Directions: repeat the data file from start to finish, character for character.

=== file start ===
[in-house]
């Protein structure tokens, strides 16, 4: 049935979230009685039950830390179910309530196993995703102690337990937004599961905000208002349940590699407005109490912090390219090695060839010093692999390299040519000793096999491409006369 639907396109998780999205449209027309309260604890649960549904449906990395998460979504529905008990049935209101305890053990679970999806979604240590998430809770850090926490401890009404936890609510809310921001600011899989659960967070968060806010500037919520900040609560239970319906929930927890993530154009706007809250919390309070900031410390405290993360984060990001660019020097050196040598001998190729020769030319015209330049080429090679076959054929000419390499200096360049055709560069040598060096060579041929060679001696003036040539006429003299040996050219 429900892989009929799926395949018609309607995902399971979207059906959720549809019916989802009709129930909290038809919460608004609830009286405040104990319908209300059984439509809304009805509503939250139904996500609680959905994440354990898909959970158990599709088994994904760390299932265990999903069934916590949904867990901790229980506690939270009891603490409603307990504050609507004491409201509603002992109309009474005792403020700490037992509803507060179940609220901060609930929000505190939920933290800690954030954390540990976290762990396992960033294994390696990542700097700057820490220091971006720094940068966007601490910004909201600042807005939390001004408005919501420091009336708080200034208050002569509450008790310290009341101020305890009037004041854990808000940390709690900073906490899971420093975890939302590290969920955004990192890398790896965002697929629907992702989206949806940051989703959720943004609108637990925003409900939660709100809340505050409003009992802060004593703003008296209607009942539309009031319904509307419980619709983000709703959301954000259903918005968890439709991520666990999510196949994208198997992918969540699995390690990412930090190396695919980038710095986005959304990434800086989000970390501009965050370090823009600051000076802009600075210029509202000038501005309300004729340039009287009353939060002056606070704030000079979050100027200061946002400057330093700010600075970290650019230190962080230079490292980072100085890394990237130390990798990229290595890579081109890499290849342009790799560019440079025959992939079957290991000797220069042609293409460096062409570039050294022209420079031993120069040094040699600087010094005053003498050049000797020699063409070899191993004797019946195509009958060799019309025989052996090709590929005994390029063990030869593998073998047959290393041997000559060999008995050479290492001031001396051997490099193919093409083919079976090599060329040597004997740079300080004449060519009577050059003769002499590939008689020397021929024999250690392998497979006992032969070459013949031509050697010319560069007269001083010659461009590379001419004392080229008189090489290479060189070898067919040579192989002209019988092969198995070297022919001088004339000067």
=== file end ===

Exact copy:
[in-house]
């Protein structure tokens, strides 16, 4: 049935979230009685039950830390179910309530196993995703102690337990937004599961905000208002349940590699407005109490912090390219090695060839010093692999390299040519000793096999491409006369 639907396109998780999205449209027309309260604890649960549904449906990395998460979504529905008990049935209101305890053990679970999806979604240590998430809770850090926490401890009404936890609510809310921001600011899989659960967070968060806010500037919520900040609560239970319906929930927890993530154009706007809250919390309070900031410390405290993360984060990001660019020097050196040598001998190729020769030319015209330049080429090679076959054929000419390499200096360049055709560069040598060096060579041929060679001696003036040539006429003299040996050219 429900892989009929799926395949018609309607995902399971979207059906959720549809019916989802009709129930909290038809919460608004609830009286405040104990319908209300059984439509809304009805509503939250139904996500609680959905994440354990898909959970158990599709088994994904760390299932265990999903069934916590949904867990901790229980506690939270009891603490409603307990504050609507004491409201509603002992109309009474005792403020700490037992509803507060179940609220901060609930929000505190939920933290800690954030954390540990976290762990396992960033294994390696990542700097700057820490220091971006720094940068966007601490910004909201600042807005939390001004408005919501420091009336708080200034208050002569509450008790310290009341101020305890009037004041854990808000940390709690900073906490899971420093975890939302590290969920955004990192890398790896965002697929629907992702989206949806940051989703959720943004609108637990925003409900939660709100809340505050409003009992802060004593703003008296209607009942539309009031319904509307419980619709983000709703959301954000259903918005968890439709991520666990999510196949994208198997992918969540699995390690990412930090190396695919980038710095986005959304990434800086989000970390501009965050370090823009600051000076802009600075210029509202000038501005309300004729340039009287009353939060002056606070704030000079979050100027200061946002400057330093700010600075970290650019230190962080230079490292980072100085890394990237130390990798990229290595890579081109890499290849342009790799560019440079025959992939079957290991000797220069042609293409460096062409570039050294022209420079031993120069040094040699600087010094005053003498050049000797020699063409070899191993004797019946195509009958060799019309025989052996090709590929005994390029063990030869593998073998047959290393041997000559060999008995050479290492001031001396051997490099193919093409083919079976090599060329040597004997740079300080004449060519009577050059003769002499590939008689020397021929024999250690392998497979006992032969070459013949031509050697010319560069007269001083010659461009590379001419004392080229008189090489290479060189070898067919040579192989002209019988092969198995070297022919001088004339000067």